With many states following the trend of Colorado and legalizing weed, it has created a strange new era, not just for pot smokers, but those worried about what mass legalization could cause in society. The year 2018 is slowly coming to an end, and 2019 is already starting to show that it is going to pick up where the year has left off. There are many states following suit and looking to legalize marijuana to take advantage of the tax revenue the plant offers. The real question the opposition has to ask is, “Is money worth the potential outcomes?”
It’s necessary to note that comparing marijuana to a drug like heroin is silly. There is no comparison when it comes to the two regarding how addictive one is and the lengths someone will go to obtain it. But that does not at all mean marijuana is harmless. In the 1970s, pot came from Mexico and Colombia in bricks filled with stems and seeds. Over time, however, growing marijuana became an art that was soon perfected, and today, marijuana is anywhere from 57 percent to 67 percent more potent than it was in those times. Stronger potency marijuana means that in most cases, people are still consuming the same amount of the drug but actually will consume two to three times the amount of the active ingredient, THC
Advocates of marijuana describe it as entirely harmless, which is not true at all. Marijuana use is identified as a trigger for ischemic stroke, which is third only to tobacco smoking and cocaine use. In a study by the European Risk Analysis, they use a system called the Systematic Coronary Risk Evaluation (SCORE), which measures risk factors for heart attacks, and it found that obesity, sedentary lifestyle, age, elevated cholesterol, smoking, and also cannabis smoking contribute to this medical condition. Advocates, nor those who are pushing for the drug’s legalization, have discussed this information. An ischemic stroke occurs when the arteries to your brain become narrowed or blocked, causing severely reduced blood flow to the brain.
Another valid concern about the legalization of drugs like marijuana is the potential abuse that comes with it. Do the risks outweigh the benefits of a temporary high? The stronger versions of marijuana today leave those who use it more at risk of becoming addicted. Marijuana does not cause a physical addiction like stronger drugs, but it does cause dependence and can cause mental cravings. Another problem with pot is that it is notorious for being a gateway drug. Many people who use hard drugs started with marijuana, and these concerns are valid and should not be overshadowed by dollar signs in an industry that could cause significant harm to the next generation.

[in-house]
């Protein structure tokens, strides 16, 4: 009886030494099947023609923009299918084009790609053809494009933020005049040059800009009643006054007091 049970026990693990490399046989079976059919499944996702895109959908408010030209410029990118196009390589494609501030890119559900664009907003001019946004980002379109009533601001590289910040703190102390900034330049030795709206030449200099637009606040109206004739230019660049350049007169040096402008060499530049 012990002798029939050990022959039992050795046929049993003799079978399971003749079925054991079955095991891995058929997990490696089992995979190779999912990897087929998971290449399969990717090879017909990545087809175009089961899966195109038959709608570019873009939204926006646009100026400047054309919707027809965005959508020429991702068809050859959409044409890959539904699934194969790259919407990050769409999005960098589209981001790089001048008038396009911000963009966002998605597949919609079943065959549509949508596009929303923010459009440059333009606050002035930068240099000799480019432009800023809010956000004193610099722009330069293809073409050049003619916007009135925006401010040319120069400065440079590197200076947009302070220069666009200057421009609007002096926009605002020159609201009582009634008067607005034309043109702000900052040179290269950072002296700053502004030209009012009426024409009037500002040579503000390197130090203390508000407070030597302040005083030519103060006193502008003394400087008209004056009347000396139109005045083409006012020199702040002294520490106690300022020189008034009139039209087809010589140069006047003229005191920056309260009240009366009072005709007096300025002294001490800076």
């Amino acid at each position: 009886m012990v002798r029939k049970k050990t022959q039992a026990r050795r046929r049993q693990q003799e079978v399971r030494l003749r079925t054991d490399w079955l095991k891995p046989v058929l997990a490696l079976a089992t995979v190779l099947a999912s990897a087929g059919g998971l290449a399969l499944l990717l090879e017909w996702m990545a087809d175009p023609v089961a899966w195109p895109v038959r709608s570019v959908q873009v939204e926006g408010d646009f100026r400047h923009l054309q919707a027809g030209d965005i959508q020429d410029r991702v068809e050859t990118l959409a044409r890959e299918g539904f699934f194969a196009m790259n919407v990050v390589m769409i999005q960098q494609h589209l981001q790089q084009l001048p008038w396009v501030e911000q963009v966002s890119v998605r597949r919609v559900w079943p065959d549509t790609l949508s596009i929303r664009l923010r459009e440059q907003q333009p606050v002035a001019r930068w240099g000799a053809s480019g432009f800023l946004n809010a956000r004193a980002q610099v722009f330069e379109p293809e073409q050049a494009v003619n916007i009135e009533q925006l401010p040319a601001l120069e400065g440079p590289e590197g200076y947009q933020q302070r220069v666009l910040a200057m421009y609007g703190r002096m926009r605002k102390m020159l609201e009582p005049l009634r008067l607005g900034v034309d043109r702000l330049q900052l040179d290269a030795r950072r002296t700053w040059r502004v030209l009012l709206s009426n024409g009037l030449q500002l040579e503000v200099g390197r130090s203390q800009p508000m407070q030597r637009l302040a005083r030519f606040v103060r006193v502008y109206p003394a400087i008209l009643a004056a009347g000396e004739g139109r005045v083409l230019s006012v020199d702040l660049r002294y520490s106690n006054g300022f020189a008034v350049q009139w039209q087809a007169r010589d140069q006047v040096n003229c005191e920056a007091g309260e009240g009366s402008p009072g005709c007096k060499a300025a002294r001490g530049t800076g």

We are far removed from the days of sticks and seeds marijuana and hashish. Today, there are several types of marijuana that are called by different names. They all may seem like different drugs, but they are different ways of preparing the same drug that all have the same active ingredient of THC. The different types of marijuana all boast various strengths and different methods of consumption, but they all result in the same outcome—getting high. With so many kinds of marijuana to choose from, it should come as no surprise that developing marijuana use disorder has become increasingly common.
Your standard marijuana can be referred to as pot, weed, bud, or sticky green, which is the unprocessed form of the drug. It is most common, and is, for the most part, smoked, as a means to get high. Weed consists of the leaves and buds of the female cannabis sativa and cannabis indica plants. The only preparation required is to be cut from the plant and to dry the leaves and buds. Unfortunately, to avoid pests, the plants are often sprayed with contaminants, which can affect how someone experiences the high.
Weed has the appearance of a green herb, but itis lumpy, unlike your kitchen herbs. One of its most distinctive qualities is its strong odor. Learning to recognize the smell of pot can help you determine if your loved one has been consuming the drug and if you are offered to smoke.